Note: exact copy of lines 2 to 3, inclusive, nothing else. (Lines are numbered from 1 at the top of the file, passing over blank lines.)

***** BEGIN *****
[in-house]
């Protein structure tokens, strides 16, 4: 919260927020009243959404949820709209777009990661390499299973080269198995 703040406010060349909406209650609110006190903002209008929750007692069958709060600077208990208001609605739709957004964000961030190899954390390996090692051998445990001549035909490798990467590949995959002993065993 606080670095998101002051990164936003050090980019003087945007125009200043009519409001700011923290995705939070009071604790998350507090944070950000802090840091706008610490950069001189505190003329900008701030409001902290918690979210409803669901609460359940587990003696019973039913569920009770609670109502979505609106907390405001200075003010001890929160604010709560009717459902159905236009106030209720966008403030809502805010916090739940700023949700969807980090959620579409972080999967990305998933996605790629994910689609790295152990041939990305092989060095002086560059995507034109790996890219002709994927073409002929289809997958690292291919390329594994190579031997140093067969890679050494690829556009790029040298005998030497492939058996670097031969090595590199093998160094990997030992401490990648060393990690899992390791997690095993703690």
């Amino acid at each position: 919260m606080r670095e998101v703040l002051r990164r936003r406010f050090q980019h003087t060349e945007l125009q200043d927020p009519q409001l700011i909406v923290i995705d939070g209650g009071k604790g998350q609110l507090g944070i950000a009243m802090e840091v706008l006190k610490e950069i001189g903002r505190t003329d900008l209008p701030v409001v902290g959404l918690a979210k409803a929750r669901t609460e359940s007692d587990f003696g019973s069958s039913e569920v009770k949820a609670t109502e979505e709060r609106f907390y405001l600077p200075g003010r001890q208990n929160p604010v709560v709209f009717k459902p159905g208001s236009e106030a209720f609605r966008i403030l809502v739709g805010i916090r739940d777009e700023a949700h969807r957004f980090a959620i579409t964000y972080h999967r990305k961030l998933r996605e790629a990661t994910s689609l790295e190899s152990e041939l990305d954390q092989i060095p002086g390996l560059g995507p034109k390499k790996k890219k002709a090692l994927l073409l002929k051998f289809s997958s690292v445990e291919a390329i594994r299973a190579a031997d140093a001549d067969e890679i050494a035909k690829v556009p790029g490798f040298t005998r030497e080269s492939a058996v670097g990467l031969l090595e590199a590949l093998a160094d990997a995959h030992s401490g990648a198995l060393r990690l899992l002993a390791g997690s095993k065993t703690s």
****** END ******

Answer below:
């Protein structure tokens, strides 16, 4: 919260927020009243959404949820709209777009990661390499299973080269198995 703040406010060349909406209650609110006190903002209008929750007692069958709060600077208990208001609605739709957004964000961030190899954390390996090692051998445990001549035909490798990467590949995959002993065993 606080670095998101002051990164936003050090980019003087945007125009200043009519409001700011923290995705939070009071604790998350507090944070950000802090840091706008610490950069001189505190003329900008701030409001902290918690979210409803669901609460359940587990003696019973039913569920009770609670109502979505609106907390405001200075003010001890929160604010709560009717459902159905236009106030209720966008403030809502805010916090739940700023949700969807980090959620579409972080999967990305998933996605790629994910689609790295152990041939990305092989060095002086560059995507034109790996890219002709994927073409002929289809997958690292291919390329594994190579031997140093067969890679050494690829556009790029040298005998030497492939058996670097031969090595590199093998160094990997030992401490990648060393990690899992390791997690095993703690």
């Amino acid at each position: 919260m606080r670095e998101v703040l002051r990164r936003r406010f050090q980019h003087t060349e945007l125009q200043d927020p009519q409001l700011i909406v923290i995705d939070g209650g009071k604790g998350q609110l507090g944070i950000a009243m802090e840091v706008l006190k610490e950069i001189g903002r505190t003329d900008l209008p701030v409001v902290g959404l918690a979210k409803a929750r669901t609460e359940s007692d587990f003696g019973s069958s039913e569920v009770k949820a609670t109502e979505e709060r609106f907390y405001l600077p200075g003010r001890q208990n929160p604010v709560v709209f009717k459902p159905g208001s236009e106030a209720f609605r966008i403030l809502v739709g805010i916090r739940d777009e700023a949700h969807r957004f980090a959620i579409t964000y972080h999967r990305k961030l998933r996605e790629a990661t994910s689609l790295e190899s152990e041939l990305d954390q092989i060095p002086g390996l560059g995507p034109k390499k790996k890219k002709a090692l994927l073409l002929k051998f289809s997958s690292v445990e291919a390329i594994r299973a190579a031997d140093a001549d067969e890679i050494a035909k690829v556009p790029g490798f040298t005998r030497e080269s492939a058996v670097g990467l031969l090595e590199a590949l093998a160094d990997a995959h030992s401490g990648a198995l060393r990690l899992l002993a390791g997690s095993k065993t703690s």